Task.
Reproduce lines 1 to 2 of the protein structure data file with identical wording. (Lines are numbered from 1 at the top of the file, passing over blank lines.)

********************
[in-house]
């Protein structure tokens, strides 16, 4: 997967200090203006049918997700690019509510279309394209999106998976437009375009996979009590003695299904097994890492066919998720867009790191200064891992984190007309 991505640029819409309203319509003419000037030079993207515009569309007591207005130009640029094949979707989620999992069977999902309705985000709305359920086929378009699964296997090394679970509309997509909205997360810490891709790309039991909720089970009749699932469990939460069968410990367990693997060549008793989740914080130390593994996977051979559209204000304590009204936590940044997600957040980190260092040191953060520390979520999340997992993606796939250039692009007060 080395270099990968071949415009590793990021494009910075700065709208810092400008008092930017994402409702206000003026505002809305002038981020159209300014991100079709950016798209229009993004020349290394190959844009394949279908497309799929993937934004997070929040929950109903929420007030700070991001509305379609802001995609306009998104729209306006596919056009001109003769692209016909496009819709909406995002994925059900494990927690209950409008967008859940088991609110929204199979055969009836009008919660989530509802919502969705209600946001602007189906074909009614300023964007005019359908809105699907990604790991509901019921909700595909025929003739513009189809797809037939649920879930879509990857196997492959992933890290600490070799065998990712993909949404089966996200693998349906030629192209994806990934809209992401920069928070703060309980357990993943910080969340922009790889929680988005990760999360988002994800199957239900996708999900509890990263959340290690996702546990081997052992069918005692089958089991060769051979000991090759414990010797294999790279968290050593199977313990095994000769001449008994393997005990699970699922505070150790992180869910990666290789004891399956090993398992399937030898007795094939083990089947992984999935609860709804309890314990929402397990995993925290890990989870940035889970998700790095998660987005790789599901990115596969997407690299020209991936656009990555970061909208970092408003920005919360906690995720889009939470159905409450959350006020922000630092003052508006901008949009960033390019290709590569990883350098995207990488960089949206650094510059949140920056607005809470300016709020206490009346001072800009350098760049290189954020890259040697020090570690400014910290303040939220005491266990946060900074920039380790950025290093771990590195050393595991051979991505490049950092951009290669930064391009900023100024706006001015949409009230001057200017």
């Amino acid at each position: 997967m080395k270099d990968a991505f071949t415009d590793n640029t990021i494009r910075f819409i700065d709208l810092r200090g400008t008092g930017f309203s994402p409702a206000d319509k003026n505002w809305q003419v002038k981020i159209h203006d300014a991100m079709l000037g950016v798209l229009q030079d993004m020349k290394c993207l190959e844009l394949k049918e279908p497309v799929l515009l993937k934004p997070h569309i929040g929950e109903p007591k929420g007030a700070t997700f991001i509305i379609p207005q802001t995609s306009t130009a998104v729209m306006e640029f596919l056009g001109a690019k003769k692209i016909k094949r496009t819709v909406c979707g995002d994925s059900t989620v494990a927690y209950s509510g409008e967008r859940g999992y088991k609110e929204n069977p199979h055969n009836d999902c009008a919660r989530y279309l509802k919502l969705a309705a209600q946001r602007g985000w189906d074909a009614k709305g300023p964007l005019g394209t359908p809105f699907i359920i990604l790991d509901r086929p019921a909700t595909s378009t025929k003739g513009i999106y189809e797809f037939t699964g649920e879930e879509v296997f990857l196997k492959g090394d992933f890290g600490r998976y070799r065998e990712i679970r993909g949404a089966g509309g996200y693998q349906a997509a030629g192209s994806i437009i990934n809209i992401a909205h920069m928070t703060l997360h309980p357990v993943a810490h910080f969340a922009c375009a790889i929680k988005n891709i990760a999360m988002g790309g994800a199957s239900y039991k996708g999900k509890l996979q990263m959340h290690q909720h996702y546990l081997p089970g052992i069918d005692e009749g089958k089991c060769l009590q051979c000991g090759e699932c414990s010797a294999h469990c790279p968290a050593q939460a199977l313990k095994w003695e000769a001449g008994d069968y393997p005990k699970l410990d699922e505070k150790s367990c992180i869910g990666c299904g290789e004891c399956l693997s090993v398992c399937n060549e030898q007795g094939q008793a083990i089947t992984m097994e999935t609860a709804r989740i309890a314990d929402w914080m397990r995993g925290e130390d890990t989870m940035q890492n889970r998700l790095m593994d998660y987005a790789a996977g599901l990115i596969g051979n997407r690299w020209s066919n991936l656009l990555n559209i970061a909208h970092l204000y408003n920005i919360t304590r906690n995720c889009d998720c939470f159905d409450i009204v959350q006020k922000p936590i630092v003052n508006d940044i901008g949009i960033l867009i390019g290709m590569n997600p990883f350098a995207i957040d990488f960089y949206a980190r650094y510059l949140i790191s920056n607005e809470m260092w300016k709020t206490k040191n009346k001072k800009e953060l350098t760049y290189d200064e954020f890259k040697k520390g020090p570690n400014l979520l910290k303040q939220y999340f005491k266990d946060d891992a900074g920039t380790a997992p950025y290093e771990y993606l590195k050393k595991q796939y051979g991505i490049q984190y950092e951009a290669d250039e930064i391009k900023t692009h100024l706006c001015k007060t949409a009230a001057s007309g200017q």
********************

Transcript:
[in-house]
């Protein structure tokens, strides 16, 4: 997967200090203006049918997700690019509510279309394209999106998976437009375009996979009590003695299904097994890492066919998720867009790191200064891992984190007309 991505640029819409309203319509003419000037030079993207515009569309007591207005130009640029094949979707989620999992069977999902309705985000709305359920086929378009699964296997090394679970509309997509909205997360810490891709790309039991909720089970009749699932469990939460069968410990367990693997060549008793989740914080130390593994996977051979559209204000304590009204936590940044997600957040980190260092040191953060520390979520999340997992993606796939250039692009007060 080395270099990968071949415009590793990021494009910075700065709208810092400008008092930017994402409702206000003026505002809305002038981020159209300014991100079709950016798209229009993004020349290394190959844009394949279908497309799929993937934004997070929040929950109903929420007030700070991001509305379609802001995609306009998104729209306006596919056009001109003769692209016909496009819709909406995002994925059900494990927690209950409008967008859940088991609110929204199979055969009836009008919660989530509802919502969705209600946001602007189906074909009614300023964007005019359908809105699907990604790991509901019921909700595909025929003739513009189809797809037939649920879930879509990857196997492959992933890290600490070799065998990712993909949404089966996200693998349906030629192209994806990934809209992401920069928070703060309980357990993943910080969340922009790889929680988005990760999360988002994800199957239900996708999900509890990263959340290690996702546990081997052992069918005692089958089991060769051979000991090759414990010797294999790279968290050593199977313990095994000769001449008994393997005990699970699922505070150790992180869910990666290789004891399956090993398992399937030898007795094939083990089947992984999935609860709804309890314990929402397990995993925290890990989870940035889970998700790095998660987005790789599901990115596969997407690299020209991936656009990555970061909208970092408003920005919360906690995720889009939470159905409450959350006020922000630092003052508006901008949009960033390019290709590569990883350098995207990488960089949206650094510059949140920056607005809470300016709020206490009346001072800009350098760049290189954020890259040697020090570690400014910290303040939220005491266990946060900074920039380790950025290093771990590195050393595991051979991505490049950092951009290669930064391009900023100024706006001015949409009230001057200017």